From supporting teachers to planning celebrations to raising money, the work of most school volunteers is urgent and endless. So how do you enhance your kid's education without stretching yourself too thin? Here, parents -- classroom veterans as well as eager newbies -- share tips on smart, effective ways to lend a hand. Plus, three sure-fire ideas for volunteer snack-duty.Show the Teacher Some Love
I go in at the beginning of the school year and help get the classroom organized. From labeling books for the class library to making copies and putting together workbooks, I take care of things that the teachers would usually do on their own time.
Lisa Ely Lake
Many teachers appreciate donations of classroom recess or playground equipment. I've given a game or two for indoor recess and balls and jump ropes for outdoor fun.
Once in a while, I let my kids' teachers know that I'll be taking care of their lunch, then send bags to school with the kids. The teachers are excited to have a meal that they don't have to make, buy, or think about.
When I was class parent, I'd ask teachers for a wish list of items for the classroom. Then I'd use that list to give other parents ideas for holiday teacher gifts.
Fort Smith, AR
For a teacher with a July birthday, we threw a surprise classroom party for her half birthday in January. She was very touched.
During Teacher Appreciation Week, we spruce up the staff bathrooms. A group of parent volunteers equip the room with scented lotions, nice toilet paper, air freshener, and a few small decorations, such as a vase of flowers. Surprisingly, it's the teachers' favorite part of the week. They just love it!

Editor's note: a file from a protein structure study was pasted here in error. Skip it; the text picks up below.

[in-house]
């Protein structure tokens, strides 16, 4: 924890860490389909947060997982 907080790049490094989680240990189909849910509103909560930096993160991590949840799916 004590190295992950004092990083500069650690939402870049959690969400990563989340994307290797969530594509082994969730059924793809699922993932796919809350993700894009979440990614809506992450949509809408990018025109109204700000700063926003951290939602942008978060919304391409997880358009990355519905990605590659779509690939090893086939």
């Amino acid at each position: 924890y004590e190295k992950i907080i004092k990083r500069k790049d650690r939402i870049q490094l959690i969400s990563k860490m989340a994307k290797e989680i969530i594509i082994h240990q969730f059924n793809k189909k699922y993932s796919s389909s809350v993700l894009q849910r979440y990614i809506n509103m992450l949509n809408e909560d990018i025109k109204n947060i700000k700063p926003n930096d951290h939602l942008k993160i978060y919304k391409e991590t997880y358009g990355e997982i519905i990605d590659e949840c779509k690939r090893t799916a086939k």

Before you can organize parents, you need to get to know them. Early on in the school year, we plan a moms' night out or a happy hour for parents to meet and mingle. There is also a casual book club for parents, to keep everyone social throughout the school year. It is easier to ask parents to volunteer when you all know one another.
As the room parent, I give the other moms and dads a short survey during orientation. I ask which kind of tasks interest them and how they would like to volunteer. The survey gets parents engaged right from the start. Then I refer to the forms when I need party or classroom helpers or someone to send in treats.
Our school takes a team approach to holiday celebrations. Parents in each class are separated into four teams; those teams are responsible for snacks, activities, and entertainment for just one holiday. With three children in the school, I chose a different holiday for each. That way, I could focus on one fun snack or activity at a time.
It can be very hard for parents to volunteer in a classroom when they still have little ones at home. I started a play group for moms and tots at our elementary school. While our little ones play, we work on a project for one of the teachers.
Readers Dede Bessey and Carolyn Metaxas had a similar, brilliant idea for making an educator's life easier. On the first day of school, they send in a "just in case" kit, filled with little essentials like those shown to the right.
1. Adhesive notes
2. Lint roller
3. Gold stars
4. Nice pen
5. Hand cream
8. Sewing kit
9. Nail file
13. Pain reliever
14. Snack for teacher
16. Lip balm